A BANTRY hair and beauty expert has decided to ban sunbeds from her salons in support of a Dublin woman who has become the poster girl for sunscreen.
On January 4th, Mags Murphy began a Facebook campaign, Mags Murphy’s Journey, to raise awareness about the damage that unprotected exposure to the sun – and especially sunbeds – can do to your skin.
Within days, the campaign went viral with more than 370,000 views of the videos she has posted detailing her month-long treatment for pre-cancerous cells.
Her posts have reached Australia, America, Canada, Russia and Europe, and here, in Ireland, there has been a massive
outpouring of support.
The Dublin woman has been featured on TV and radio programmes, and in newspaper and magazine articles, but it is on Facebook that she is having the biggest impact.
In West Cork, Jessie Hurley – who has hair, beauty and day spas in both Bantry and Clonakilty – has taken decisive action and removed the sunbeds from her salons.
She told The Southern Star: ‘My industry is all about beauty and there is no doubt that you do feel better and look better with a tan, but there are easier and safer ways to do it than using a sunbed.’
Jessie, a former beauty queen, admitted: ‘I used to love sunbeds myself, but now I prefer to promote good skin, health and well-being, including the use of good quality spray tans, rather than sunbeds.’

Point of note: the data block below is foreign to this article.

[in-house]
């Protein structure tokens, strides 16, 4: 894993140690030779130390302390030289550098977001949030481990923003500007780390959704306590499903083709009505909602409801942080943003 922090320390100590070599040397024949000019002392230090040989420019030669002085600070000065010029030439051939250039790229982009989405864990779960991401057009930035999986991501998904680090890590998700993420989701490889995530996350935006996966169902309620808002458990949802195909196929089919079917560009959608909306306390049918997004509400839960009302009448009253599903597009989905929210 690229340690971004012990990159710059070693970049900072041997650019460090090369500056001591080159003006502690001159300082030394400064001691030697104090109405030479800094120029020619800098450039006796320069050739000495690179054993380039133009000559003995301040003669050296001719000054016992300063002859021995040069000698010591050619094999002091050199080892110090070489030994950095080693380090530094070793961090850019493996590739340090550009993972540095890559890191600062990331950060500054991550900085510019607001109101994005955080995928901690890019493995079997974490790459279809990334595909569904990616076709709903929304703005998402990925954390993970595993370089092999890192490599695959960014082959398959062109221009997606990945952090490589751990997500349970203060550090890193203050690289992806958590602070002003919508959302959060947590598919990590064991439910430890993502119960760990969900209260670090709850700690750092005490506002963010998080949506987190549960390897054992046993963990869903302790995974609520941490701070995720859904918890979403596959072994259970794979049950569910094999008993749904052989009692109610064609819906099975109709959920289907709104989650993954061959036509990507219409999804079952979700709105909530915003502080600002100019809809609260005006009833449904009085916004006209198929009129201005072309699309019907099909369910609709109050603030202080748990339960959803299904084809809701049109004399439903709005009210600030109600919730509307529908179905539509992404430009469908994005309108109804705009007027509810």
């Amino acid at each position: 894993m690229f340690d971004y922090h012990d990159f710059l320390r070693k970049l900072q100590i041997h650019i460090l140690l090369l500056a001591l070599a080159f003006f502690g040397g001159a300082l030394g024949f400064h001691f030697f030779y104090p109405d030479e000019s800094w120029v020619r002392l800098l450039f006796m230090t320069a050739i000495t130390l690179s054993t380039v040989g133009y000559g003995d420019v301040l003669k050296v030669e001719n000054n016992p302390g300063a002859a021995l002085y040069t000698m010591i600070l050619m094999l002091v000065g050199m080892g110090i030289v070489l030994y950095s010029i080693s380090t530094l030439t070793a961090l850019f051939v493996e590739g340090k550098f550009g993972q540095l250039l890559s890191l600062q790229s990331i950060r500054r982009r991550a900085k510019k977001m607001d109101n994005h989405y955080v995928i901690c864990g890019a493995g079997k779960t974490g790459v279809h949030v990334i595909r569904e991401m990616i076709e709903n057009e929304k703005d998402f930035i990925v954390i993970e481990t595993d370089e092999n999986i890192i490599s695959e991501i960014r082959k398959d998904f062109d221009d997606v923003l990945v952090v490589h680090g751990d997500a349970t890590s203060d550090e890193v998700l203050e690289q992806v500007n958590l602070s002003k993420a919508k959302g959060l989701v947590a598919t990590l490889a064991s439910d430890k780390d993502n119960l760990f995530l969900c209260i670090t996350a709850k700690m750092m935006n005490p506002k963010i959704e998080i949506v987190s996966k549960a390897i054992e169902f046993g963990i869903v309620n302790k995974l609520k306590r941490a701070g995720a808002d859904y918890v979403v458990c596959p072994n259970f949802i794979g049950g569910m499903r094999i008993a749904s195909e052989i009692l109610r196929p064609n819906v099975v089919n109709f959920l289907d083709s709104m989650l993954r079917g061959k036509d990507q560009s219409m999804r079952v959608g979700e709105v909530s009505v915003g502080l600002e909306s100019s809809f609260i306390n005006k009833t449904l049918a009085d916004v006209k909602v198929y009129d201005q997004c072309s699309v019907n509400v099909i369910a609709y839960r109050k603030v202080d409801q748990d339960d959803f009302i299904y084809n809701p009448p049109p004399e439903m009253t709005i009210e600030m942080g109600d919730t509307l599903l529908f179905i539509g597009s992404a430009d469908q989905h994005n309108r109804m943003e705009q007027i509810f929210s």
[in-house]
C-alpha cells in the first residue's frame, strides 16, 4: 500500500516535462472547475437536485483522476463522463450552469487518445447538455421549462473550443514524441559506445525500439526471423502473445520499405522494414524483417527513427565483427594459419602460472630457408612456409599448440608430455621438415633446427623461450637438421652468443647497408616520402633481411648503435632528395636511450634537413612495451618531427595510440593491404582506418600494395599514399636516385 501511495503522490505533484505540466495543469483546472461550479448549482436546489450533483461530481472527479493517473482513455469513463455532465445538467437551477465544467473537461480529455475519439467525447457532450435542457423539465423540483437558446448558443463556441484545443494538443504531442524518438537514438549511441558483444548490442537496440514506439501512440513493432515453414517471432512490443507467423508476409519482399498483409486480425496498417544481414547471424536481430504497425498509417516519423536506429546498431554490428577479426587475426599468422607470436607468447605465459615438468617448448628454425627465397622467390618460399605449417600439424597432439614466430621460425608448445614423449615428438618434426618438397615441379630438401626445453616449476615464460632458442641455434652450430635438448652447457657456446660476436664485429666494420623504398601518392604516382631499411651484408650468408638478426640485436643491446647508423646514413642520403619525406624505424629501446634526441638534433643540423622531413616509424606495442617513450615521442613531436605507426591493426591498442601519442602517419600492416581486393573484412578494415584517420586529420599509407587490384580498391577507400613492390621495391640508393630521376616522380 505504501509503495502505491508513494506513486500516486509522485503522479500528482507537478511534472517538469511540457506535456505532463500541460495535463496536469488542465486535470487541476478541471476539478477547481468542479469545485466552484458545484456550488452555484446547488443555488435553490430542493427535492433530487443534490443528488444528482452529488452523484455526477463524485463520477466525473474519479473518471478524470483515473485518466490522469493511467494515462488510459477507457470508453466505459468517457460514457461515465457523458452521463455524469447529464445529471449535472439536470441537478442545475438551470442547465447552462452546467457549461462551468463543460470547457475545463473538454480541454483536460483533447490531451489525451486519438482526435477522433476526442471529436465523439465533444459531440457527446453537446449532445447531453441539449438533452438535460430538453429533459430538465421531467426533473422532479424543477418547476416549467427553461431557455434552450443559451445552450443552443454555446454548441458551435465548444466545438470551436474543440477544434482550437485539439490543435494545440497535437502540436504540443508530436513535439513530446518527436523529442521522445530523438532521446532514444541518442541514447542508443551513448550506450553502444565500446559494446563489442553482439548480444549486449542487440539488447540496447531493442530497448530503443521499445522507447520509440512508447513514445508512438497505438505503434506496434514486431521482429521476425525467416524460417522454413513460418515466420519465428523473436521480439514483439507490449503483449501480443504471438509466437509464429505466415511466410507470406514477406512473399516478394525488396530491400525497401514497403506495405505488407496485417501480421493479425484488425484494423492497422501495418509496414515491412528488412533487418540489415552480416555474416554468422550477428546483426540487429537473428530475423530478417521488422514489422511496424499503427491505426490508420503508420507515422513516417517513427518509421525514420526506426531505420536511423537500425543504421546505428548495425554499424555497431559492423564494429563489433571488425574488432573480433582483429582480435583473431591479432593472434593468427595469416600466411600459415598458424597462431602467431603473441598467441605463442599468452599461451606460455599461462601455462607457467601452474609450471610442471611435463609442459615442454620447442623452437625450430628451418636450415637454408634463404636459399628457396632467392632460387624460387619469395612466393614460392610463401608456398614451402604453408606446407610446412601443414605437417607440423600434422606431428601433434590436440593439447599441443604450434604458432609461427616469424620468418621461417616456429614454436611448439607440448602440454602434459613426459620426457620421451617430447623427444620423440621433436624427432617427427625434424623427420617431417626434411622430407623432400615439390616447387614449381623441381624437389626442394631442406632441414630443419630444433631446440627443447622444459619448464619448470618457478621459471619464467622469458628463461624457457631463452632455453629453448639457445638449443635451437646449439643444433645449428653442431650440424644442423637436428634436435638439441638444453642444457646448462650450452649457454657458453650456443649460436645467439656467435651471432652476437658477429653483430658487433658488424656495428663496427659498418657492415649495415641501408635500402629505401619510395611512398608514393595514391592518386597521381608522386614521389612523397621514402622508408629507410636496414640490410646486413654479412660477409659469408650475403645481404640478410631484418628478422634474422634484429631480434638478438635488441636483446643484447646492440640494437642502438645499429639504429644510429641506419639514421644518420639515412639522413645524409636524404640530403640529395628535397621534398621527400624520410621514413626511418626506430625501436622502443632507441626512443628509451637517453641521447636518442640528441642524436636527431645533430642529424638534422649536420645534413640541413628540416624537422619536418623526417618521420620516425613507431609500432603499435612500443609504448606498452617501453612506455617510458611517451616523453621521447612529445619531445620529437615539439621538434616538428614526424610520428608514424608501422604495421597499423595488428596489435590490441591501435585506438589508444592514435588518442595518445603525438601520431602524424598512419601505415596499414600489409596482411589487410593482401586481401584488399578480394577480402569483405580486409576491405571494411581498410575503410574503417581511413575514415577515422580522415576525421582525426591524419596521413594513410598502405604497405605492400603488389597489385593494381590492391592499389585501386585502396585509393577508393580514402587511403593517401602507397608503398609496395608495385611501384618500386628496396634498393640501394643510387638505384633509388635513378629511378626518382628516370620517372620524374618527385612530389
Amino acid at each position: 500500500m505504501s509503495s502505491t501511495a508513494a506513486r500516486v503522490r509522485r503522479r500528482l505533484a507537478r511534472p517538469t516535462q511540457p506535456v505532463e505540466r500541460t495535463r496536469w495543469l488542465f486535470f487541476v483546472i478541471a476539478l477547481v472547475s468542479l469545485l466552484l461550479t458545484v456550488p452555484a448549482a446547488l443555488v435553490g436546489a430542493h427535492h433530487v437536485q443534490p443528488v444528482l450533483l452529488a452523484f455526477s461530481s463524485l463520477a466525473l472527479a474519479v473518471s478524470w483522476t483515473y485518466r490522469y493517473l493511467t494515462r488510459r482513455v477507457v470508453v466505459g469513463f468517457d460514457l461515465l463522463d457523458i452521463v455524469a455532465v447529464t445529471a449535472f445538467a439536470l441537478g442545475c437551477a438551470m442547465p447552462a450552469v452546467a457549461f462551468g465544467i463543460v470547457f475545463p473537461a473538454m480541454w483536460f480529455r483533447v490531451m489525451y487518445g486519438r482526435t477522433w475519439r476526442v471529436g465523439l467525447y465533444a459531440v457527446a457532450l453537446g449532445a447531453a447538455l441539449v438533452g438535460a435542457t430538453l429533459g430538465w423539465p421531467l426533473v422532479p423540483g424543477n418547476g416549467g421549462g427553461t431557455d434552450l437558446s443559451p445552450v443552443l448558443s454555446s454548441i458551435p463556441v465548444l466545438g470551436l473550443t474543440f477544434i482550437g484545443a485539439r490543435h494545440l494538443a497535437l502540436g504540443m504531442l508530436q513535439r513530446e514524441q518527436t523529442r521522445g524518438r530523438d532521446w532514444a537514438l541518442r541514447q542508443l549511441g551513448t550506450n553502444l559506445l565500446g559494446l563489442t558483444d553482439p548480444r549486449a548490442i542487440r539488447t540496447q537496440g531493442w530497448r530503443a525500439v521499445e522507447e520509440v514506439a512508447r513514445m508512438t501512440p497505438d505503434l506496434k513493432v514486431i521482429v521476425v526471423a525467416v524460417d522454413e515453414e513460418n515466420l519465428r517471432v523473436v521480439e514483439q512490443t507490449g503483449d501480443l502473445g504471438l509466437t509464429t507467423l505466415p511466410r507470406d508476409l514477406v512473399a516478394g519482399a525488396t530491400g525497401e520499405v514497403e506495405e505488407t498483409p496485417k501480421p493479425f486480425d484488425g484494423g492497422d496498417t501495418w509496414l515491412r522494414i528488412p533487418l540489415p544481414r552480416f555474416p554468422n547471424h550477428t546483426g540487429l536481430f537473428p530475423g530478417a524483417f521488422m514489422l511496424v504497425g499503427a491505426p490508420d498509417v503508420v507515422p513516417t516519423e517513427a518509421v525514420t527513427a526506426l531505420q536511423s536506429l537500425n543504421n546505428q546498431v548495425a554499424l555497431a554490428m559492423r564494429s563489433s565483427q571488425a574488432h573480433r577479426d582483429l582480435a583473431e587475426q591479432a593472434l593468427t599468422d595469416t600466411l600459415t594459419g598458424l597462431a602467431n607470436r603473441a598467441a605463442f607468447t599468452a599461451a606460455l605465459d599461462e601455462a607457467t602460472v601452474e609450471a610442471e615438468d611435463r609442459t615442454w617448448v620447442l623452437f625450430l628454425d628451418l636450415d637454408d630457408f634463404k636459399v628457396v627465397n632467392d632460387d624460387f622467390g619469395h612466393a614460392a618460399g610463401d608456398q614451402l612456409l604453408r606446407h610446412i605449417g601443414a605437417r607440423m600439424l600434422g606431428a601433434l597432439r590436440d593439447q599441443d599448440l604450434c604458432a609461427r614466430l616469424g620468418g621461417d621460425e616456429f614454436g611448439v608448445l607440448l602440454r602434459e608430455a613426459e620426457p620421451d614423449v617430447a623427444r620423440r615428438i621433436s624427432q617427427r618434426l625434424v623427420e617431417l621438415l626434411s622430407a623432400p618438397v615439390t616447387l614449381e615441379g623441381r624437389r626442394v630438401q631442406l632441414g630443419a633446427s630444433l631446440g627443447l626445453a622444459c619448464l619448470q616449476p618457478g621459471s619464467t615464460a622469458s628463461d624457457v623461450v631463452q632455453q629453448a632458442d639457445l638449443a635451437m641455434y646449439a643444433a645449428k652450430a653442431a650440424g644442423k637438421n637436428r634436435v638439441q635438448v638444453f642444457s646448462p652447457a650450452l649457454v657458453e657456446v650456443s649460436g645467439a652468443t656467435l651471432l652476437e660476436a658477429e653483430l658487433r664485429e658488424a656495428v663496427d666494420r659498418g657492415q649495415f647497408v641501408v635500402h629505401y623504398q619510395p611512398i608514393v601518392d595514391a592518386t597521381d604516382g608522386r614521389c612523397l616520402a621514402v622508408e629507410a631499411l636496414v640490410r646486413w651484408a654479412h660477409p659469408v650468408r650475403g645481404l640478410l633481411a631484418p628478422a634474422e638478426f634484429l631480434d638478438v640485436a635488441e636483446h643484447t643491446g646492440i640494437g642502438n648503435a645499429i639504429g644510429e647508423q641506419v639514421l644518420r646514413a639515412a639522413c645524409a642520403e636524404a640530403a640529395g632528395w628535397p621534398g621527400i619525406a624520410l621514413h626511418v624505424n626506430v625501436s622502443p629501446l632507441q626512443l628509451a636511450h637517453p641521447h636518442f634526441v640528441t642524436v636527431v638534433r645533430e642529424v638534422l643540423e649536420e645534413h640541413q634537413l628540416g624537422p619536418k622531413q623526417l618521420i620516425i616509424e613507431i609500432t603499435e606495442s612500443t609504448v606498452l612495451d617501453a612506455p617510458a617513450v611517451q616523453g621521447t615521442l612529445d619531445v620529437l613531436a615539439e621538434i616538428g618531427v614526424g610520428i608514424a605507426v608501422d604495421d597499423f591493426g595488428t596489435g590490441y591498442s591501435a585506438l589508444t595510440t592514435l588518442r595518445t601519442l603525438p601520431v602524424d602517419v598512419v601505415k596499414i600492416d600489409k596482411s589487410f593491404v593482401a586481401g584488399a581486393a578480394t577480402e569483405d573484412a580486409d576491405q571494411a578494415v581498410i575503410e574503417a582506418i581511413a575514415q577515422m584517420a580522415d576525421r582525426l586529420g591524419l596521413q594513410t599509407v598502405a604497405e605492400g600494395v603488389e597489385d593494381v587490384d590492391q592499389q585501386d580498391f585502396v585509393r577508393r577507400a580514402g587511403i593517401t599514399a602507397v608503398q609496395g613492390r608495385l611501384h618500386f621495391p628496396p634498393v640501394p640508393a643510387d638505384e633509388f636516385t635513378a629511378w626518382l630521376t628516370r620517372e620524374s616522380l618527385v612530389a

Apart from the obvious health risks, Jessie said people are now aware of the damage that sunbeds can do to people’s eyesight and that it prematurely ages the skin.
But she admitted that it was Mags Murphy’s online post that was ‘the real eye-opener.’ She said:
‘That really hit home.’
Online, Mags Murphy said she always believed she did not need high sun factor and spent her summers ‘doing sunbeds for a tan. Unfortunately, all this lovely tanning has a price because now I have pre-cancerous cells on my face and have started treatment to remove them.’
For one month, Mags has to use a cream that burns the cells. ‘It’s quite painful and gruesome,’ said Mags, whose videos bear that out.
By sharing the treatment process – and what it is doing to her in giving her a boiled, blistered look – Mags Murphy said: ‘I am not looking for sympathy, just to raise awareness.’
She admitted that she heard all the warnings years ago, but closed her eyes and ears to them, but she is optimistic that ‘someone will open their eyes to this if it is closer to home.’